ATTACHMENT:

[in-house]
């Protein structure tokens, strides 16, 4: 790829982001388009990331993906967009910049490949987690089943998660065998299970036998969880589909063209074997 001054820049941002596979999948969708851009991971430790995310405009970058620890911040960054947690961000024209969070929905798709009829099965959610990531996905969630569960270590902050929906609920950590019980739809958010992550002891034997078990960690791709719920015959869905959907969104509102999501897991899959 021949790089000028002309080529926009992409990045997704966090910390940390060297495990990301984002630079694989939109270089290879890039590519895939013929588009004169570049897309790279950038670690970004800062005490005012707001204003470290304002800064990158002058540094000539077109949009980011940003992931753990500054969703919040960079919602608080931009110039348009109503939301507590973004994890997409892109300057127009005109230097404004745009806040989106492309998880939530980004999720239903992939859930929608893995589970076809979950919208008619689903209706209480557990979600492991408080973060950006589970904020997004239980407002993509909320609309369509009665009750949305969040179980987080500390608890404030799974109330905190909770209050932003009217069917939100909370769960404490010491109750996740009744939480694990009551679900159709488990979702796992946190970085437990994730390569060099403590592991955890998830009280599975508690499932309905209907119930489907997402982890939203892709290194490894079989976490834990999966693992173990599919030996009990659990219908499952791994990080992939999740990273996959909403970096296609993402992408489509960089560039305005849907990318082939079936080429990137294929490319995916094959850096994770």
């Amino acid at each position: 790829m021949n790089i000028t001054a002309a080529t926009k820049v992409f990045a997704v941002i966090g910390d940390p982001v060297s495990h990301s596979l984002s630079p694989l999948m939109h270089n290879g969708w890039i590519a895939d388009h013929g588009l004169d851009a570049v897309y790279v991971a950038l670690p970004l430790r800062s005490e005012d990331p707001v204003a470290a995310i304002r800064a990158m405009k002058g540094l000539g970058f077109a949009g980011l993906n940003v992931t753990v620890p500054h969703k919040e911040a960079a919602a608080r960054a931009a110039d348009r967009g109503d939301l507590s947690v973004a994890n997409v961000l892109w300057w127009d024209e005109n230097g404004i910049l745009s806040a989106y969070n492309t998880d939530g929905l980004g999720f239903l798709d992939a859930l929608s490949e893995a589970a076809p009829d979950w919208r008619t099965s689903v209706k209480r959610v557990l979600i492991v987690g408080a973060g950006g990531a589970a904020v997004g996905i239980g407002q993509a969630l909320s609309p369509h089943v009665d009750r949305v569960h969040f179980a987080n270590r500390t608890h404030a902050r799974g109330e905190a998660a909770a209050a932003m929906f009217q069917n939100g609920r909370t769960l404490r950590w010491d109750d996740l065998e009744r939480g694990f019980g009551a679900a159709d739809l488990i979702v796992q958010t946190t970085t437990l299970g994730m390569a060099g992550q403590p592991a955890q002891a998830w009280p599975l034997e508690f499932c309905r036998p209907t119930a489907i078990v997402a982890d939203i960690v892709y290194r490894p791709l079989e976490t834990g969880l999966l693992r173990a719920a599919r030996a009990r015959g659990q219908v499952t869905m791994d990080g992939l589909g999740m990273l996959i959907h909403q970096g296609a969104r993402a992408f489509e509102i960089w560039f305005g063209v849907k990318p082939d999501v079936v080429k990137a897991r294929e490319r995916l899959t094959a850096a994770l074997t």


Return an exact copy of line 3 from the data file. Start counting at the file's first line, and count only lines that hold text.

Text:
């Amino acid at each position: 790829m021949n790089i000028t001054a002309a080529t926009k820049v992409f990045a997704v941002i966090g910390d940390p982001v060297s495990h990301s596979l984002s630079p694989l999948m939109h270089n290879g969708w890039i590519a895939d388009h013929g588009l004169d851009a570049v897309y790279v991971a950038l670690p970004l430790r800062s005490e005012d990331p707001v204003a470290a995310i304002r800064a990158m405009k002058g540094l000539g970058f077109a949009g980011l993906n940003v992931t753990v620890p500054h969703k919040e911040a960079a919602a608080r960054a931009a110039d348009r967009g109503d939301l507590s947690v973004a994890n997409v961000l892109w300057w127009d024209e005109n230097g404004i910049l745009s806040a989106y969070n492309t998880d939530g929905l980004g999720f239903l798709d992939a859930l929608s490949e893995a589970a076809p009829d979950w919208r008619t099965s689903v209706k209480r959610v557990l979600i492991v987690g408080a973060g950006g990531a589970a904020v997004g996905i239980g407002q993509a969630l909320s609309p369509h089943v009665d009750r949305v569960h969040f179980a987080n270590r500390t608890h404030a902050r799974g109330e905190a998660a909770a209050a932003m929906f009217q069917n939100g609920r909370t769960l404490r950590w010491d109750d996740l065998e009744r939480g694990f019980g009551a679900a159709d739809l488990i979702v796992q958010t946190t970085t437990l299970g994730m390569a060099g992550q403590p592991a955890q002891a998830w009280p599975l034997e508690f499932c309905r036998p209907t119930a489907i078990v997402a982890d939203i960690v892709y290194r490894p791709l079989e976490t834990g969880l999966l693992r173990a719920a599919r030996a009990r015959g659990q219908v499952t869905m791994d990080g992939l589909g999740m990273l996959i959907h909403q970096g296609a969104r993402a992408f489509e509102i960089w560039f305005g063209v849907k990318p082939d999501v079936v080429k990137a897991r294929e490319r995916l899959t094959a850096a994770l074997t």